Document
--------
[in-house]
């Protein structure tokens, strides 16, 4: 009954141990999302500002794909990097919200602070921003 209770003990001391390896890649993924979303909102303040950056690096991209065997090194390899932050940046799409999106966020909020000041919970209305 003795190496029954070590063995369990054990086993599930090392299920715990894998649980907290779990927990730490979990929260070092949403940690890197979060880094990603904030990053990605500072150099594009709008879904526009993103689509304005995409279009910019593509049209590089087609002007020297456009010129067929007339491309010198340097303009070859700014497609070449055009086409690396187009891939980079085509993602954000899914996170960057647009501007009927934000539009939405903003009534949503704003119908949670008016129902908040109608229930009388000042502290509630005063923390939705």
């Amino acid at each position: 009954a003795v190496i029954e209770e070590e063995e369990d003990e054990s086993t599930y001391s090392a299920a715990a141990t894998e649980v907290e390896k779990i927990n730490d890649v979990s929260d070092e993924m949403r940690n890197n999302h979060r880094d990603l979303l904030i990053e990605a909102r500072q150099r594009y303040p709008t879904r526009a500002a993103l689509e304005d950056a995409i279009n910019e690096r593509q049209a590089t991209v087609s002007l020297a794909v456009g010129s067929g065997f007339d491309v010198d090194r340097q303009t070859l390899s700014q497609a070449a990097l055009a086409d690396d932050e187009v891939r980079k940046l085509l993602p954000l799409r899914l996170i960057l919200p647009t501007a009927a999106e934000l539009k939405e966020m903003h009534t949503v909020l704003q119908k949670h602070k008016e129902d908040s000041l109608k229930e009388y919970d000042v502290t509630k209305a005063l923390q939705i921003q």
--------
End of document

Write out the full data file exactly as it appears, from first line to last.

[in-house]
């Protein structure tokens, strides 16, 4: 009954141990999302500002794909990097919200602070921003 209770003990001391390896890649993924979303909102303040950056690096991209065997090194390899932050940046799409999106966020909020000041919970209305 003795190496029954070590063995369990054990086993599930090392299920715990894998649980907290779990927990730490979990929260070092949403940690890197979060880094990603904030990053990605500072150099594009709008879904526009993103689509304005995409279009910019593509049209590089087609002007020297456009010129067929007339491309010198340097303009070859700014497609070449055009086409690396187009891939980079085509993602954000899914996170960057647009501007009927934000539009939405903003009534949503704003119908949670008016129902908040109608229930009388000042502290509630005063923390939705």
């Amino acid at each position: 009954a003795v190496i029954e209770e070590e063995e369990d003990e054990s086993t599930y001391s090392a299920a715990a141990t894998e649980v907290e390896k779990i927990n730490d890649v979990s929260d070092e993924m949403r940690n890197n999302h979060r880094d990603l979303l904030i990053e990605a909102r500072q150099r594009y303040p709008t879904r526009a500002a993103l689509e304005d950056a995409i279009n910019e690096r593509q049209a590089t991209v087609s002007l020297a794909v456009g010129s067929g065997f007339d491309v010198d090194r340097q303009t070859l390899s700014q497609a070449a990097l055009a086409d690396d932050e187009v891939r980079k940046l085509l993602p954000l799409r899914l996170i960057l919200p647009t501007a009927a999106e934000l539009k939405e966020m903003h009534t949503v909020l704003q119908k949670h602070k008016e129902d908040s000041l109608k229930e009388y919970d000042v502290t509630k209305a005063l923390q939705i921003q």